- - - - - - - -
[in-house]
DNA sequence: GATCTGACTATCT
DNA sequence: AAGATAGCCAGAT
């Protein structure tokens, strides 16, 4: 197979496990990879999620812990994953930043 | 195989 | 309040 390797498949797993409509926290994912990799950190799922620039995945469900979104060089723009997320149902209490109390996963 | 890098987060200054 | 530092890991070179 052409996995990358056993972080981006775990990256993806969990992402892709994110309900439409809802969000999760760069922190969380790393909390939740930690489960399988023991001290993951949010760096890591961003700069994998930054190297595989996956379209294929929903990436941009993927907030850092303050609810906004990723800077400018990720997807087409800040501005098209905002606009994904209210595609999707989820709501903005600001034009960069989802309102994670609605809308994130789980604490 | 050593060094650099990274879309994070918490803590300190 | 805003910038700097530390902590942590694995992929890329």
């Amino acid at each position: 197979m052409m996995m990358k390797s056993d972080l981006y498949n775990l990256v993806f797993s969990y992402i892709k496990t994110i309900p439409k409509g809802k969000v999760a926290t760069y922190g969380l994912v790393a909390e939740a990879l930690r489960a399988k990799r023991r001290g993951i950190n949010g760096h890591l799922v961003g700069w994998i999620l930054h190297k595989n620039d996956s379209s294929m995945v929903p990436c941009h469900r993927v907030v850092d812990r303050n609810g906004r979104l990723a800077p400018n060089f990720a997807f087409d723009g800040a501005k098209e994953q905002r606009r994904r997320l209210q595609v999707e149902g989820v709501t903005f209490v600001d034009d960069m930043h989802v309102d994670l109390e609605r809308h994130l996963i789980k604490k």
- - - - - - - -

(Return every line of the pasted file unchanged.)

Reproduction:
[in-house]
DNA sequence: GATCTGACTATCT
DNA sequence: AAGATAGCCAGAT
């Protein structure tokens, strides 16, 4: 197979496990990879999620812990994953930043 | 195989 | 309040 390797498949797993409509926290994912990799950190799922620039995945469900979104060089723009997320149902209490109390996963 | 890098987060200054 | 530092890991070179 052409996995990358056993972080981006775990990256993806969990992402892709994110309900439409809802969000999760760069922190969380790393909390939740930690489960399988023991001290993951949010760096890591961003700069994998930054190297595989996956379209294929929903990436941009993927907030850092303050609810906004990723800077400018990720997807087409800040501005098209905002606009994904209210595609999707989820709501903005600001034009960069989802309102994670609605809308994130789980604490 | 050593060094650099990274879309994070918490803590300190 | 805003910038700097530390902590942590694995992929890329």
């Amino acid at each position: 197979m052409m996995m990358k390797s056993d972080l981006y498949n775990l990256v993806f797993s969990y992402i892709k496990t994110i309900p439409k409509g809802k969000v999760a926290t760069y922190g969380l994912v790393a909390e939740a990879l930690r489960a399988k990799r023991r001290g993951i950190n949010g760096h890591l799922v961003g700069w994998i999620l930054h190297k595989n620039d996956s379209s294929m995945v929903p990436c941009h469900r993927v907030v850092d812990r303050n609810g906004r979104l990723a800077p400018n060089f990720a997807f087409d723009g800040a501005k098209e994953q905002r606009r994904r997320l209210q595609v999707e149902g989820v709501t903005f209490v600001d034009d960069m930043h989802v309102d994670l109390e609605r809308h994130l996963i789980k604490k």